- The Washington Times - Wednesday, June 7, 2006

Blake Kane, a 17-year-old high school dropout, was grateful for the opportunity to answer questions yesterday at the Rayburn House Office Building, and to rewrite his past in the process.

He is one of about 7,000 cadets in the National Guard Youth Challenge Program, which aims to help dropouts complete their education, learn job skills and possibly join the service.

“It turned our life around,” said Mr. Kane, a Houston native.

Officials of the 13-year-old program yesterday held the Congressional Quiz Bowl at the Rayburn building, where dozens of select cadets competed with one another among elected officials by answering questions on a variety of academic topics.

Most of the Quiz Bowl participants are close to graduating from the 17-month-long program, which operates in 25 states. About 20 percent of the program’s graduates join the military, officials said.

The National Guard Youth Foundation plans to start a program in the District as early as this fall.

“D.C., like the rest of the country, has a tremendous high school dropout problem,” said Joe E. Padilla, program manager for the National Guard Bureau Office of Athletics and Youth Development. “This program gives them a second chance.”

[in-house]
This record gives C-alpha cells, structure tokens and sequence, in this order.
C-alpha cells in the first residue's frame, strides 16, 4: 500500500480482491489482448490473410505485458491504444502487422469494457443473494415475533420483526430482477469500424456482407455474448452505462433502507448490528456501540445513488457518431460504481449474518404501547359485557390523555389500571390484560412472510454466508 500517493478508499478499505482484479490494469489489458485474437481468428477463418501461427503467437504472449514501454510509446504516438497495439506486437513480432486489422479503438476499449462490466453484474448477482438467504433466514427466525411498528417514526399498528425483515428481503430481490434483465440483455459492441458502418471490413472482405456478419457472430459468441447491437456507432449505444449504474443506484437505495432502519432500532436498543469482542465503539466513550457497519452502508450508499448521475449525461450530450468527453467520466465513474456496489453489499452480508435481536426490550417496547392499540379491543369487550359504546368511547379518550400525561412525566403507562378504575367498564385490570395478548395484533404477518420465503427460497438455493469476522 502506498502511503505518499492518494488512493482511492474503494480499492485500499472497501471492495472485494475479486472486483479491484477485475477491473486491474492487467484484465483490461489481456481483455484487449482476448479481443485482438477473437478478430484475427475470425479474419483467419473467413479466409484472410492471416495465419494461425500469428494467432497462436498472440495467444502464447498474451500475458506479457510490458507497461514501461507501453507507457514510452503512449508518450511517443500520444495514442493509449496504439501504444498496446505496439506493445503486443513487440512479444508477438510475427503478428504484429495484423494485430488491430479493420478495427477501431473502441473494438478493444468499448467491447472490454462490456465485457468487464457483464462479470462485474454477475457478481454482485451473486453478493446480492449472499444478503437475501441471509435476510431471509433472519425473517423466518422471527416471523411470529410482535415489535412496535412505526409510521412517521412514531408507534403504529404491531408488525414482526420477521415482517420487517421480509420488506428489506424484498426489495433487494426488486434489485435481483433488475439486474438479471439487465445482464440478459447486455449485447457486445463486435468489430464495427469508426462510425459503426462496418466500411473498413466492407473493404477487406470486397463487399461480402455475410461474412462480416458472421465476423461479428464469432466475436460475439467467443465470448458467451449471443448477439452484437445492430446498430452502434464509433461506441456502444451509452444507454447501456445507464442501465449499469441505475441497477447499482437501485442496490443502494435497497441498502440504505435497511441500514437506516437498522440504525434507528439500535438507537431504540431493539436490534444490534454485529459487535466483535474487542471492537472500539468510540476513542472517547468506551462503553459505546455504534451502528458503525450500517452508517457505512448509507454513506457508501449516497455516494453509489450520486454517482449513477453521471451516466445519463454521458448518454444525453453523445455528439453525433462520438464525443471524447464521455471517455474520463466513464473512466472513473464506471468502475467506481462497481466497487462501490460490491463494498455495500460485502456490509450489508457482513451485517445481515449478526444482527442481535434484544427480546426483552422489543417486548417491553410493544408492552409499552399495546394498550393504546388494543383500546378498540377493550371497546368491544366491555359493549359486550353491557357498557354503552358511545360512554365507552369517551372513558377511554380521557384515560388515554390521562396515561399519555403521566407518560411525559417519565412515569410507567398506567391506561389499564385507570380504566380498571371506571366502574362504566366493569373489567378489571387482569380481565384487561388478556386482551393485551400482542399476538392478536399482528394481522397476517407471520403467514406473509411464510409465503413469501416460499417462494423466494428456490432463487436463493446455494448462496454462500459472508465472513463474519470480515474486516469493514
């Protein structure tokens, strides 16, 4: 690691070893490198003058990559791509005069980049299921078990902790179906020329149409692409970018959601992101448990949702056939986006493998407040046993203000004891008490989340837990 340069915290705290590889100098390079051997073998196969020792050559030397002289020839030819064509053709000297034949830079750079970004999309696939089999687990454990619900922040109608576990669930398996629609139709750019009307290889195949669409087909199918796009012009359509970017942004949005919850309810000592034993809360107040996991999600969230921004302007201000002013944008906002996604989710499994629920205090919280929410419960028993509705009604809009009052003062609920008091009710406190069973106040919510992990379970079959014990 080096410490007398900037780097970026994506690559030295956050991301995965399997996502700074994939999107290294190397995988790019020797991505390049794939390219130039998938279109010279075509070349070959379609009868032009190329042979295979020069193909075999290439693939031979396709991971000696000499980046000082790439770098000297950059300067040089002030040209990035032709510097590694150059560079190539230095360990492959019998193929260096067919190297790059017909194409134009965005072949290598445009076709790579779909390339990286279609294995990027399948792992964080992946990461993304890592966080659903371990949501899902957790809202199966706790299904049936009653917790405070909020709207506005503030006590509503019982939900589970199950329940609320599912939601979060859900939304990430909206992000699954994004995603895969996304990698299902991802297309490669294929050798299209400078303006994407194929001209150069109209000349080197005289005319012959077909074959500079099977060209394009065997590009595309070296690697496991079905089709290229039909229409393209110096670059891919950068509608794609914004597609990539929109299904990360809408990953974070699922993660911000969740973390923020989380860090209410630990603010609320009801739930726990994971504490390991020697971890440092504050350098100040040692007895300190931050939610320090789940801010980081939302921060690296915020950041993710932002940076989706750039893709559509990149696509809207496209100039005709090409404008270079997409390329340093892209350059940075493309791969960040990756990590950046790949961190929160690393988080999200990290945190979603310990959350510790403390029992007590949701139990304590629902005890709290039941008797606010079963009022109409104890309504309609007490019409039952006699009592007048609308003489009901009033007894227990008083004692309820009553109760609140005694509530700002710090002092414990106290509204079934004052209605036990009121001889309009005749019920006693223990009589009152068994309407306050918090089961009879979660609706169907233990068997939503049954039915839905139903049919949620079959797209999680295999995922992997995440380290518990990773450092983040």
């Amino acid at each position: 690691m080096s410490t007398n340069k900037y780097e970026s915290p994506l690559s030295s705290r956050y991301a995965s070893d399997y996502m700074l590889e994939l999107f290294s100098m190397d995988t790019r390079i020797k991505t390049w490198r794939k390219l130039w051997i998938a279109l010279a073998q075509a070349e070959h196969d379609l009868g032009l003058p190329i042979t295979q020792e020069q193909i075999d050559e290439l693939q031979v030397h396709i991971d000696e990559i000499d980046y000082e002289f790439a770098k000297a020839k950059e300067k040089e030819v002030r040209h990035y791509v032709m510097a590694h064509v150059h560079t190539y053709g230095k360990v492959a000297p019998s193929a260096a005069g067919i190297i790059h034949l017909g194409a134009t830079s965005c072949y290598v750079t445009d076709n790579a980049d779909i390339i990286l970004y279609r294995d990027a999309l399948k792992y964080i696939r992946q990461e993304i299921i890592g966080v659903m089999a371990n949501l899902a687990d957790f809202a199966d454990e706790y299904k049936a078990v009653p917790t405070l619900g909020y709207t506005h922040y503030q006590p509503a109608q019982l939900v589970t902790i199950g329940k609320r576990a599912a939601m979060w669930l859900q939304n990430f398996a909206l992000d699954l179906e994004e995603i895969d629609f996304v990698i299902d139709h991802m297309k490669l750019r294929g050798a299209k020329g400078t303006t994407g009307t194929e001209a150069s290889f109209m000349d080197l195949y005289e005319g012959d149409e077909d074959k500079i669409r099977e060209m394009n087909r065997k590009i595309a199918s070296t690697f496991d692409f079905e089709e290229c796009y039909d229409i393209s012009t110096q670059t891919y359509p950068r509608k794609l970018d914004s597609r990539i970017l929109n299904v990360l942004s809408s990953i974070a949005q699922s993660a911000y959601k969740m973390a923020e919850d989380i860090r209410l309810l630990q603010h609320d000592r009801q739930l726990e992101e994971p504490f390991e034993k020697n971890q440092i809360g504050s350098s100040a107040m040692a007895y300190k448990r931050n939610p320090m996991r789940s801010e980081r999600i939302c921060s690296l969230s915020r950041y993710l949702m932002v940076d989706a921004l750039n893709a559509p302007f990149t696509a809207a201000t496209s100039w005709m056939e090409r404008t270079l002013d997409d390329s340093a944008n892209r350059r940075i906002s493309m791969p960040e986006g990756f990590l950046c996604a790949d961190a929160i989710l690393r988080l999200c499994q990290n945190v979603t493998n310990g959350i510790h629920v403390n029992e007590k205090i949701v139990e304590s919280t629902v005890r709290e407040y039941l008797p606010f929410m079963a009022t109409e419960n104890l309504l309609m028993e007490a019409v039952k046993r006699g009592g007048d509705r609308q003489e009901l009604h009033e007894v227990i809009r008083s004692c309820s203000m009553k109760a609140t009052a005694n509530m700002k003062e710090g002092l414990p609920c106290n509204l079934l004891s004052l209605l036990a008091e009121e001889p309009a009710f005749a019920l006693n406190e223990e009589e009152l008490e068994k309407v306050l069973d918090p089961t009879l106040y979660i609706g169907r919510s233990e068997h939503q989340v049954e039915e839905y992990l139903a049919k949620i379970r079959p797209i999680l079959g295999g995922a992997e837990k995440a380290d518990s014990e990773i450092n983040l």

Program statistics show that more than 2,500 American students drop out of high school on any given day.

The program, which has produced 62,000 graduates since 1993, teaches cadets discipline, teamwork and leadership, among other skills. After completing a 22-week orientation, the cadets are paired with mentors, who help them make informed choices.

During the Congressional Quiz Bowl, high school dropouts from 12 program sites across the country answered written questions in academic areas such as history and chemistry.

Sean Mitchell, 18, a cadet based in Maryland, said the program “opened our eyes” to the importance of acquiring an education and living an orderly life.

“Before I came here, I was a lot different,” he said.

The cadets also met with members of Congress, who praised the program for its success in helping dropouts reform their lives.

“One of the single biggest problems in our nation is the high dropout rate,” said Sen. Johnny Isakson, Georgia Republican.

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